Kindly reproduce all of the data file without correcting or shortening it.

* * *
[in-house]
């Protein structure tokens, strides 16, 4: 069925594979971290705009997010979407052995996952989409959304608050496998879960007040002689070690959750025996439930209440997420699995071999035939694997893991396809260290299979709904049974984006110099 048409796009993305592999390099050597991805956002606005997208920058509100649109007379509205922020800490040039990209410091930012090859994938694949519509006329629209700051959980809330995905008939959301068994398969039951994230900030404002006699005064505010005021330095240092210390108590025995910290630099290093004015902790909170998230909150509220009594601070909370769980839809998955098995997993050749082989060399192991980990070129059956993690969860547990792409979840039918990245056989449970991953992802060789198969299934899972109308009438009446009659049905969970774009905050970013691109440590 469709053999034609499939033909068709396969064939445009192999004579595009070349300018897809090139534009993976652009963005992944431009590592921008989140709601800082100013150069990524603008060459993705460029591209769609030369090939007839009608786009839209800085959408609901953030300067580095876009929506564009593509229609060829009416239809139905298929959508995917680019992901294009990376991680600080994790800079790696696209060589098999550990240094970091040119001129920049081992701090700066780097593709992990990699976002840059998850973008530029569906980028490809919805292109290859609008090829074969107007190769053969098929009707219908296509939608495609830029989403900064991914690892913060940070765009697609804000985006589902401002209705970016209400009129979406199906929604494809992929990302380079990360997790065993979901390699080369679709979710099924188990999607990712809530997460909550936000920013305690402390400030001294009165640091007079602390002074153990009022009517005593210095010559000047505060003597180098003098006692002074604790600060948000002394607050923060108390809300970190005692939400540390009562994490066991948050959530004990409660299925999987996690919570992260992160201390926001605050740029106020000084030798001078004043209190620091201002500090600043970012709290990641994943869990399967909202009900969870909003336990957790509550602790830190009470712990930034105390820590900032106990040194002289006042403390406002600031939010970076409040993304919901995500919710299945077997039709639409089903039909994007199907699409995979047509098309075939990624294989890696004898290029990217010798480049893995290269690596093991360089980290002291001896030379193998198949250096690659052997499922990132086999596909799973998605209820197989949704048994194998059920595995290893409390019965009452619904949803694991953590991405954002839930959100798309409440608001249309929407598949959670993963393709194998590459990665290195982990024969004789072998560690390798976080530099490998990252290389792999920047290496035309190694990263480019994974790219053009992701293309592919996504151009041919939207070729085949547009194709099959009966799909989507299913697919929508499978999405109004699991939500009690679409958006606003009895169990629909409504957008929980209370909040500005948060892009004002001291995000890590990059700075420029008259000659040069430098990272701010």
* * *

[in-house]
């Protein structure tokens, strides 16, 4: 069925594979971290705009997010979407052995996952989409959304608050496998879960007040002689070690959750025996439930209440997420699995071999035939694997893991396809260290299979709904049974984006110099 048409796009993305592999390099050597991805956002606005997208920058509100649109007379509205922020800490040039990209410091930012090859994938694949519509006329629209700051959980809330995905008939959301068994398969039951994230900030404002006699005064505010005021330095240092210390108590025995910290630099290093004015902790909170998230909150509220009594601070909370769980839809998955098995997993050749082989060399192991980990070129059956993690969860547990792409979840039918990245056989449970991953992802060789198969299934899972109308009438009446009659049905969970774009905050970013691109440590 469709053999034609499939033909068709396969064939445009192999004579595009070349300018897809090139534009993976652009963005992944431009590592921008989140709601800082100013150069990524603008060459993705460029591209769609030369090939007839009608786009839209800085959408609901953030300067580095876009929506564009593509229609060829009416239809139905298929959508995917680019992901294009990376991680600080994790800079790696696209060589098999550990240094970091040119001129920049081992701090700066780097593709992990990699976002840059998850973008530029569906980028490809919805292109290859609008090829074969107007190769053969098929009707219908296509939608495609830029989403900064991914690892913060940070765009697609804000985006589902401002209705970016209400009129979406199906929604494809992929990302380079990360997790065993979901390699080369679709979710099924188990999607990712809530997460909550936000920013305690402390400030001294009165640091007079602390002074153990009022009517005593210095010559000047505060003597180098003098006692002074604790600060948000002394607050923060108390809300970190005692939400540390009562994490066991948050959530004990409660299925999987996690919570992260992160201390926001605050740029106020000084030798001078004043209190620091201002500090600043970012709290990641994943869990399967909202009900969870909003336990957790509550602790830190009470712990930034105390820590900032106990040194002289006042403390406002600031939010970076409040993304919901995500919710299945077997039709639409089903039909994007199907699409995979047509098309075939990624294989890696004898290029990217010798480049893995290269690596093991360089980290002291001896030379193998198949250096690659052997499922990132086999596909799973998605209820197989949704048994194998059920595995290893409390019965009452619904949803694991953590991405954002839930959100798309409440608001249309929407598949959670993963393709194998590459990665290195982990024969004789072998560690390798976080530099490998990252290389792999920047290496035309190694990263480019994974790219053009992701293309592919996504151009041919939207070729085949547009194709099959009966799909989507299913697919929508499978999405109004699991939500009690679409958006606003009895169990629909409504957008929980209370909040500005948060892009004002001291995000890590990059700075420029008259000659040069430098990272701010």